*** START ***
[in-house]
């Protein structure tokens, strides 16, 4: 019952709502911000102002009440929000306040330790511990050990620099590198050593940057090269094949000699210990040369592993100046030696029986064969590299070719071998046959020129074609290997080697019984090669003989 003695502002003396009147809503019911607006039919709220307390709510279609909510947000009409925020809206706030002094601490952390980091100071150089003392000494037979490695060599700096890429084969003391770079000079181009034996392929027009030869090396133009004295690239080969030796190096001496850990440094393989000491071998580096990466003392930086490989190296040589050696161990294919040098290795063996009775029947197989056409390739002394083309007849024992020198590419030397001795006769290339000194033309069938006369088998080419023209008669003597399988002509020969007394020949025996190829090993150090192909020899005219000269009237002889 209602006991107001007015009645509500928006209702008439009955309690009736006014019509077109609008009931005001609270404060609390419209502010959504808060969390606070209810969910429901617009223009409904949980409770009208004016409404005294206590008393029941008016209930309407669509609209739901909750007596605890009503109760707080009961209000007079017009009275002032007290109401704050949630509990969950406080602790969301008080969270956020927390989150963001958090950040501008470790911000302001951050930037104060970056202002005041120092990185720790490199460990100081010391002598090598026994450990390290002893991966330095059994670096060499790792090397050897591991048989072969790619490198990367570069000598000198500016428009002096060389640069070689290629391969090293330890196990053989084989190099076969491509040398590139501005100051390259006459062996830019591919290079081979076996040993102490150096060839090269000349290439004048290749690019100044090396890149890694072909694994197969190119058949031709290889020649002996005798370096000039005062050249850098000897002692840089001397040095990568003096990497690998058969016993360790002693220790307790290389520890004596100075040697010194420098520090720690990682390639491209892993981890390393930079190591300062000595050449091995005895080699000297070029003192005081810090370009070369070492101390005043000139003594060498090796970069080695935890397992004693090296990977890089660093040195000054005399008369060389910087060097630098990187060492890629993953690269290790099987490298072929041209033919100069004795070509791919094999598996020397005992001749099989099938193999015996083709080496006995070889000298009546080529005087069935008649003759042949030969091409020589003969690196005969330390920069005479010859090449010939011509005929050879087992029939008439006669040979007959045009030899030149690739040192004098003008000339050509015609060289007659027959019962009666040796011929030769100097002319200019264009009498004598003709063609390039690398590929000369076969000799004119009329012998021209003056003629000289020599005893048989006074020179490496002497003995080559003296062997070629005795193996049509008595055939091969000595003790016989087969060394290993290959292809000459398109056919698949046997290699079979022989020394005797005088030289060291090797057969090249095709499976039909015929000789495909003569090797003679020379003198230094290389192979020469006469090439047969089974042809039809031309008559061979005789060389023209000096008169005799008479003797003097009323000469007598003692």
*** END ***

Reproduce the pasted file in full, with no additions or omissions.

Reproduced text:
[in-house]
């Protein structure tokens, strides 16, 4: 019952709502911000102002009440929000306040330790511990050990620099590198050593940057090269094949000699210990040369592993100046030696029986064969590299070719071998046959020129074609290997080697019984090669003989 003695502002003396009147809503019911607006039919709220307390709510279609909510947000009409925020809206706030002094601490952390980091100071150089003392000494037979490695060599700096890429084969003391770079000079181009034996392929027009030869090396133009004295690239080969030796190096001496850990440094393989000491071998580096990466003392930086490989190296040589050696161990294919040098290795063996009775029947197989056409390739002394083309007849024992020198590419030397001795006769290339000194033309069938006369088998080419023209008669003597399988002509020969007394020949025996190829090993150090192909020899005219000269009237002889 209602006991107001007015009645509500928006209702008439009955309690009736006014019509077109609008009931005001609270404060609390419209502010959504808060969390606070209810969910429901617009223009409904949980409770009208004016409404005294206590008393029941008016209930309407669509609209739901909750007596605890009503109760707080009961209000007079017009009275002032007290109401704050949630509990969950406080602790969301008080969270956020927390989150963001958090950040501008470790911000302001951050930037104060970056202002005041120092990185720790490199460990100081010391002598090598026994450990390290002893991966330095059994670096060499790792090397050897591991048989072969790619490198990367570069000598000198500016428009002096060389640069070689290629391969090293330890196990053989084989190099076969491509040398590139501005100051390259006459062996830019591919290079081979076996040993102490150096060839090269000349290439004048290749690019100044090396890149890694072909694994197969190119058949031709290889020649002996005798370096000039005062050249850098000897002692840089001397040095990568003096990497690998058969016993360790002693220790307790290389520890004596100075040697010194420098520090720690990682390639491209892993981890390393930079190591300062000595050449091995005895080699000297070029003192005081810090370009070369070492101390005043000139003594060498090796970069080695935890397992004693090296990977890089660093040195000054005399008369060389910087060097630098990187060492890629993953690269290790099987490298072929041209033919100069004795070509791919094999598996020397005992001749099989099938193999015996083709080496006995070889000298009546080529005087069935008649003759042949030969091409020589003969690196005969330390920069005479010859090449010939011509005929050879087992029939008439006669040979007959045009030899030149690739040192004098003008000339050509015609060289007659027959019962009666040796011929030769100097002319200019264009009498004598003709063609390039690398590929000369076969000799004119009329012998021209003056003629000289020599005893048989006074020179490496002497003995080559003296062997070629005795193996049509008595055939091969000595003790016989087969060394290993290959292809000459398109056919698949046997290699079979022989020394005797005088030289060291090797057969090249095709499976039909015929000789495909003569090797003679020379003198230094290389192979020469006469090439047969089974042809039809031309008559061979005789060389023209000096008169005799008479003797003097009323000469007598003692």